Motive Commerce Search is built on the main beam of Privacy respect, to wave the data protection flag for everyone to see -and to reflect on- the state of things. Don't take it wrong, our tool brings a pleasant search experience, an inspirational design, joyful shopping; but it all relies on a cornerstone.
To understand why Privacy is something to fight for, let's try to understand how the history of the internet brought us here, why we need to fight for Privacy in the first place.
The origins, as we know, are Tim Berners-Lee's effort to join existing technologies to create the Web. A tale on scientific progress, the internet as we know it today was built on collaboration, understanding, and the broadening of humanity's horizons.
A Collective Effort
It was the opportunity to decentralise human knowledge and make it available to everyone. The first actors were adamant about those principles and preached on the importance of not being evil but, behind that premise, things took their course.
Humankind had never before been more connected but, whilst offline communications are gone with the wind, the ones we embarked on online could now leave their traces. That information was regarded as invaluably precious to improve the understanding of humans... and information is everything.
It's a source of power and control, and it seemed like control gradually began to weigh heavier than a wish to not be evil. Our data became trading goods.
After all, in the relatively short history of the Web, the interactions it enabled have been stored and used to develop more precise tools, which will continue to exist based on that profiling of data and, once your data is collected and used, you never really get it back. There's already knowledge about you that cannot be unknown. Models that cannot be untrained.
The Switch to Data-Centrism
The internet thus started a new path based on the collection and analysis of people's data. The main actors in the industry started to see data science not as a way to draw expectations, but as the single source of truth in paving their future. The conception of data automation started to be regarded as unquestionable (is it really?), and as a result, the use of people's data was the main resource upon which they relayed.
Our lives began to be read by machines to spot trends by both private and public enterprises, aiming to digest that data and use it towards what's more beneficial to them, or maybe what they think is the good thing to do, what's not evil.
Back to the Roots
In this scenario, supranational entities and regulating bodies started to focus on the topic of Privacy, and figures of such relevance to this topic, as the aforementioned Tim Berners-Lee, started to embark on rethinking the web and the managing of people's data. The European Union's GDPR also made its debut, enabling member states to start to act on giants that don't respect these agreements.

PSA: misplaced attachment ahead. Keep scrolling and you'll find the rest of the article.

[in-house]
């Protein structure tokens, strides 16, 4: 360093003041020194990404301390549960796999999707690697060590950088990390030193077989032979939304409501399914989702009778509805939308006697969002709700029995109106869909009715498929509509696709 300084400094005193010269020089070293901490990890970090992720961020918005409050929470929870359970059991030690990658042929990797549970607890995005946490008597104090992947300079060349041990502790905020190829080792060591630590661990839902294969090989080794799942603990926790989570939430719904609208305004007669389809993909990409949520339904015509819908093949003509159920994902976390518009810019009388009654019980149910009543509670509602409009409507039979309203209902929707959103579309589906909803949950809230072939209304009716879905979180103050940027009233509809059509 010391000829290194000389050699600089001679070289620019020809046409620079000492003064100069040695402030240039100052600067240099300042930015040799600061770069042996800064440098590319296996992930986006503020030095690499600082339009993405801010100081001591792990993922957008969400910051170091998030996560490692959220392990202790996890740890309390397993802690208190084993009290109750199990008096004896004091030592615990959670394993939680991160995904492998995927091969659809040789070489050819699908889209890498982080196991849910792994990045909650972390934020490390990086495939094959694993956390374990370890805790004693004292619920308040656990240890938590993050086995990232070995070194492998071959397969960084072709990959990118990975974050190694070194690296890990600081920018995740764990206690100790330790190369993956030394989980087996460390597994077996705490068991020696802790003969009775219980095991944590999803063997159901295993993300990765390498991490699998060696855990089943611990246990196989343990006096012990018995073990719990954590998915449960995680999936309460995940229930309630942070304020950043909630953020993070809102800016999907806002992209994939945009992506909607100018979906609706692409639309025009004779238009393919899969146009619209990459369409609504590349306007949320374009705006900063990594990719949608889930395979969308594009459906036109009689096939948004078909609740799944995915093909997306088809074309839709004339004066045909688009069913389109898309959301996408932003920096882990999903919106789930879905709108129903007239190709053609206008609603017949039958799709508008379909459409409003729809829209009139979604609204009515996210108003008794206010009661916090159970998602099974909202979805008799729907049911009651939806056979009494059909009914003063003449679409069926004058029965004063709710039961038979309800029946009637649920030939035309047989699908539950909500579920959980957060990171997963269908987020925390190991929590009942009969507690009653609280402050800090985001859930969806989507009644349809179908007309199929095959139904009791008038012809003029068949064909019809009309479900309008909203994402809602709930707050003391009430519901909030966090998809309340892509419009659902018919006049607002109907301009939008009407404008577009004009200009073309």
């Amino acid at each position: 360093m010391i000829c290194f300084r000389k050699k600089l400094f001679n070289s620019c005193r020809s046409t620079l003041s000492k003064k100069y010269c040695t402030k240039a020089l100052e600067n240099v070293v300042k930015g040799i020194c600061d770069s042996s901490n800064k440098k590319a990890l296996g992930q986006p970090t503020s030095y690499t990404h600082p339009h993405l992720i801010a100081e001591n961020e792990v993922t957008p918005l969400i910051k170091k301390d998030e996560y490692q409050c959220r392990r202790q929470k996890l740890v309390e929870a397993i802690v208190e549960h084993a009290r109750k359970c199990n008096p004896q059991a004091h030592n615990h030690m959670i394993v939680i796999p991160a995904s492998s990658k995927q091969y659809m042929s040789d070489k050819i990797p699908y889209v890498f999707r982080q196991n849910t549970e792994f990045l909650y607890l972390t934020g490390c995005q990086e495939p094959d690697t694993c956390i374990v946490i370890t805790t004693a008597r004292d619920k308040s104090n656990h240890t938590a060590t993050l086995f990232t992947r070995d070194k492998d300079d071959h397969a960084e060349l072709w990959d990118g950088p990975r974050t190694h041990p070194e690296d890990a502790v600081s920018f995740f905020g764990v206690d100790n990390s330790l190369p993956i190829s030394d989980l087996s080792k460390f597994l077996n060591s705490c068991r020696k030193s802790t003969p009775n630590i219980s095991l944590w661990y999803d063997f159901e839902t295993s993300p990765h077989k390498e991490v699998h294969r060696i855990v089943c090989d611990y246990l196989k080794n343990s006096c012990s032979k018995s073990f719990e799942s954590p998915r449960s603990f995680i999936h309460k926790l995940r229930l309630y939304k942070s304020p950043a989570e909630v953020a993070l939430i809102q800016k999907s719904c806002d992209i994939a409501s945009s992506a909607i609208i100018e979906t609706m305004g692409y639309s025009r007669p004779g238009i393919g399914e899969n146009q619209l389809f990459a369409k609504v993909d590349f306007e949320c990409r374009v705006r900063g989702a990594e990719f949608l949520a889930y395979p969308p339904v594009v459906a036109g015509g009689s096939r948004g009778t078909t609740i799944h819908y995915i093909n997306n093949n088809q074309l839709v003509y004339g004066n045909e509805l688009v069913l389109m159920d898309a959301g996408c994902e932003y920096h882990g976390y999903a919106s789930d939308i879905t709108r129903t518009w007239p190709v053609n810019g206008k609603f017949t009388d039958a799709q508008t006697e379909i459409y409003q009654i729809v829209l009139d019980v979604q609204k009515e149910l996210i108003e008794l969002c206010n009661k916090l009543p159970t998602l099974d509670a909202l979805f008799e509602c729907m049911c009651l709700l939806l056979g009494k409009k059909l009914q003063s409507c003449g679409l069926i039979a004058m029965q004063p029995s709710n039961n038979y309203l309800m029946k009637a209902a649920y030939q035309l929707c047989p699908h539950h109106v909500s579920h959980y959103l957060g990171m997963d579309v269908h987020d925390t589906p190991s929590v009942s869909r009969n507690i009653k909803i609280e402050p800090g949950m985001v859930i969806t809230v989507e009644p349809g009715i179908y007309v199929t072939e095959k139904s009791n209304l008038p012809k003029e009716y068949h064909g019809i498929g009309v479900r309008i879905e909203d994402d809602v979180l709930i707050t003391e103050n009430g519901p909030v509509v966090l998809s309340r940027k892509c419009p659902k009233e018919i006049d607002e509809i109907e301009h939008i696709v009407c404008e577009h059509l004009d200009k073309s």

Privacy becomes an actual body of interest for the general public and it evolves from a cookie acceptance pop-up to a vast sort of reality extending from control over personal information to the empowering of trustworthy data relationships.
It is at this point that big companies start to position themselves as advocates for data protection and escape from being drawn as totalitarian sort of entities that store people's private data for obscure purposes.
They insist on the anonymisation of data, how what they store about us is an ID rather than our personal information. But people start to see that an ID is nothing but an array of numbers or letters that, in the end, do store all of our information, and process it opaquely very far away from our homes.
A Motive for Change
That's why actors like Empathy and now Motive become relevant and have an impact on the dynamics of data usage: they are private by design. They offer a polished, purposeful tool that, at the same time, is respectful of people's data from the very origin.
They are part of a social change demanded by citizens and regulatory bodies alike, to escape from an obscure web of data storage to the original Web that was collectively created as a place for understanding and knowledge exchange.
For instance, when shoppers interact with the shop's search bar, their data is not being stored anywhere but locally. No one is sharing that data. They can see how they have recent searches just on the gadget they're using, and it's not getting associated with them.
The data you see in the Analytics is also not associated with any ID, nor shared anywhere. It's just a collectivised image of the different queries your shop has received through your Search bar. Just like a shop assistant saying in an offline shop: "People has been asking about pink dresses lately".
That's it, no profiling anywhere.
Being transparent by design is not only the answer to current demands. It's the ethical way to assimilate the principles that humankind has defined as cornerstones in the offline world to this extension of it that is the internet.